Those keen blog-followers and, indeed, those who attended our recent correspondents’ conference, may well be aware that the amount of compensation to be awarded to those suffering loss of society after a fatal accident is something of a hot potato in the legal world at the moment.

Each new decision is awaited with interest.  The latest judgement to be issued in this area is that of the Inner House of the Court of Session in Young v McVean [2015] CSIH 70.  This was an appeal taken by the insurance company over an award granted by Lady Rae, sitting without a jury, to the mother of a 26 year old man killed in a road traffic accident.  The appeal was brought on two broad bases.  The first was that the compensation award of £80,000 was excessive and the second was in relation to whether Lady Rae was right to conclude that the mother was herself a secondary victim.

Whether or not someone is a secondary victim is the topic for an article in itself but, suffice to say, the Court did reverse the decision that Mrs Young was a secondary victim and, therefore, the award made for the psychiatric injury that she suffered was reversed. However, more importantly, the Inner House concluded that the £80,000 awarded to Mrs Young in respect of her loss of society claim (for the loss of her son) was not excessive and that that award should stand.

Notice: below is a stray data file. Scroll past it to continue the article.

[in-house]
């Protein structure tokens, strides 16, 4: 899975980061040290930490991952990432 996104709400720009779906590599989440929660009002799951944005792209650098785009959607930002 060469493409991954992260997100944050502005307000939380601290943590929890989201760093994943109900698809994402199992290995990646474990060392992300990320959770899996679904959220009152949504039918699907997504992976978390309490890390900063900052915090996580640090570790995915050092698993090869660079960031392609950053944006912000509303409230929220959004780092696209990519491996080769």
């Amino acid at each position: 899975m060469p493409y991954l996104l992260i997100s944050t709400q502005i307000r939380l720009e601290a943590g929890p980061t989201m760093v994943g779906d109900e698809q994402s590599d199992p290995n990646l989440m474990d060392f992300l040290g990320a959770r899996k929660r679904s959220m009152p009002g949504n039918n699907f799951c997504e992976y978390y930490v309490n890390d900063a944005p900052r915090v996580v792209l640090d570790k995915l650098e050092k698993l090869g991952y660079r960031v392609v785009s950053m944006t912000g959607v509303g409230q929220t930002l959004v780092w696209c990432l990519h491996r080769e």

The Opinion of the Court is an interesting read.  The judges appear to have really struggled to reconcile the £80,000 award in this case with a similar case called Currie v Esure where a mother of a 25 year old was awarded only £42,000.  In upholding the first instance decision in Young, the Inner House were careful to remind themselves that a judge hearing a case at first instance is the principal decision-maker and that he or she is entitled to exercise their discretion at the conclusion of a case based on the evidence that they have heard.  The Bench also appear to have taken into account what is described as “special significance” in this case.  This was that Mrs Young had suffered two sudden unexpected deaths in her family already and that had led to a more severe grief reaction.  The closeness of relationship between mother and son was also of critical importance, although the Inner House appears to shy away from a forensic examination of that as seems to have been envisaged in some other recent cases. 

Lord Brodie, in his concluding remarks, refers to the “continuing upwards pull” of jury awards.  This seems to reflect the view that these sorts of awards are still in a state of flux.  Judge-made awards are likely to continue increasing to be in line with those handed down by a jury. 

So, where does this leave us?  I would suggest that we are still in a state of uncertainty. However, this case is yet further confirmation that the facts of each case and how these are presented in court is of the utmost importance.  Evidence of the closeness of the relationship between the deceased and the bereaved and evidence of the emotional and psychiatric injury suffered by the surviving relative are key to maximising the value of a claim.